He also spent a week exploring Cairo, where he fulfilled his dream of visiting the Giza Pyramids.
In Cairo they checked in at the Great New Hotel – refusing official accommodation throughout the trip - where they would stay for more than a week.
Dom Pedro II’s first day in the capital, 3 November, was particularly busy, beginning his tour at the Citadel’s Mohammad Ali Mosque.
“The interior is of alabaster and very vast, and the dome rises majestically. Many little birds fluttered chirping inside the mosque and the Arabs consider this a sign of happiness. The arcaded atrium that precedes the mosque is also beautiful and is full of hanging ropes for chandeliers, especially in the approaching Ramadan,” he wrote.
From there Dom Pedro II went to the emblematic Bulak Museum of Antiquities, today the Egyptian Museum in Tahrir, where he was “amazed at the degree of perfection of sculpture among the Egyptians 4,000 years before J.C.,” he wrote.
On his meeting with Khedive Ismail Pasha later that day, he wrote that “he is intelligent and speaks good French, but I think that because of his sybaritic habits he will never be a true reformer”.
The attending Egyptian minister of foreign affairs, Nubar Pasha, fared slightly better in his estimation: “Nubar Pasha, an Armenian, seemed to me very intelligent, but very servile.”
Since no trip to Cairo would be complete without a ride on a camel and a bit of role play, on 6 November, halfway through his stay in Cairo, Dom Pedro II visited Matareya, a district in the north of Cairo, where he rode a camel, dressed in traditional Egyptian clothes.
“I was in Heliopolis [one of the oldest cities of ancient Egypt], in Matarieh of the Arabs. I examined the obelisk of Ositarsen,” he wrote.
“Before going there, I picked leaves from a beautiful sycamore tree which they call the Virgin’s tree, as it is traditional that in its shade Our Lady [Mary] rested during her flight to Egypt,” he added, referring to the story recounted in the Gospel of Matthew.
That night, Dom Pedro II and Dona Thereza Cristina sampled the opulence of the Ottoman court. They were invited to a dinner at Khedive Ismail’s residence where the menu included 15 dishes, including poisson au gratin Genevoises (fish au gratin), filet de bœuf a l’anglaise (beef fillet in English style), and asperge en branche Hollandaise (asparagus in Hollandaise sauce).
Before leaving Cairo, Dom Pedro II still had time on 8 November to visit the library of the Egyptian Institute, run by the German archaeologist Heinrich Karl Brugsch. “There are curious Qurans, especially one because it is from the times of Saladin,” the emperor noted.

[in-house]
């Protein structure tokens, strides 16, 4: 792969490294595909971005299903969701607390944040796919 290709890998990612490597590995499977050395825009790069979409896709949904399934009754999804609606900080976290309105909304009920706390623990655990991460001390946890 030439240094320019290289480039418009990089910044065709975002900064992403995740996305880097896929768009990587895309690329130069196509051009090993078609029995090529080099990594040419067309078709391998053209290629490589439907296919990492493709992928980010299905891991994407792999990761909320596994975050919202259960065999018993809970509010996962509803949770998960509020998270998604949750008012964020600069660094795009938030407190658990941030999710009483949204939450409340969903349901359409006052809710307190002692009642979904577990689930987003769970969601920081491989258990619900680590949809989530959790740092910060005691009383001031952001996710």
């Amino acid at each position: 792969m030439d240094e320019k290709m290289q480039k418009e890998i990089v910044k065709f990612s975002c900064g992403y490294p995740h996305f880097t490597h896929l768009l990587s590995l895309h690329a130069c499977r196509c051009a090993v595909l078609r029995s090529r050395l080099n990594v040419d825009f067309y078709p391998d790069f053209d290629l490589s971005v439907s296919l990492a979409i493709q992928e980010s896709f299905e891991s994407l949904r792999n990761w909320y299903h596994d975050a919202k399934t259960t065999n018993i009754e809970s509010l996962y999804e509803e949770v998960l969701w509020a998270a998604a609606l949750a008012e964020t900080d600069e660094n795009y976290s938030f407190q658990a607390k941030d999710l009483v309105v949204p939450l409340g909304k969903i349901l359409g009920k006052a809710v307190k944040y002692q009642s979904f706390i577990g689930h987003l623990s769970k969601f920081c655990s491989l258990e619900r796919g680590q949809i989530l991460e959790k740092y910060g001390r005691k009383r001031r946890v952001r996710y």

“The appearance of an Arab school is curious, because of the constant swaying of the students’ bodies as they read the Quran. I am told that, imitating the swaying of those who ride on camels, they commemorate the flight of Muhammad from Medina to Mecca.”
The following morning, Dom Pedro II again met with Debbané, the honorary consul, before leaving Egypt aboard a ship to Italy.
“What beautiful weather for the journey!” he noted.
“Dom Pedro II’s visit was one of the bases [that helped] nurture and strengthen relations between the Brazilian and Ottoman empires,” Khatlab says.
“And Egypt thus became a sort of springboard for Syrian and Lebanese emigrants [then Ottoman subjects] to Brazil, a country they knew about through the emperor and the Arab newspapers of the time, including [the Egyptian] Al Ahram.”
Dom Pedro II still found the time to visit Egypt a second time, in December 1876, as part of a new 18-month journey that took him, his wife and a small entourage to North America, Europe, the Middle East and North Africa.
That time, the group spent only a few days in Port Said and Cairo before directly departing on a Nile cruise to the south, where they visited the historical cities of Luxor and Aswan and the temples of Abu Simbel. They left Egypt again in January 1877.
The emperor’s reign lasted 49 years, after which Brazil became a republic, and Dom Pedro II – who never visited Egypt again - died in exile in Paris on 5 December 1891.
"[Dom Pedro II] had a substantial fascination connected to figuring out where we come from and where we are going to, so he was fascinated by astronomy and by every field of knowledge connected to understanding the past of humans," Ferreira de Andrade said.
“He did only three trips abroad, and in two of them he went to Egypt. He was absolutely fascinated and connected to its culture and history.”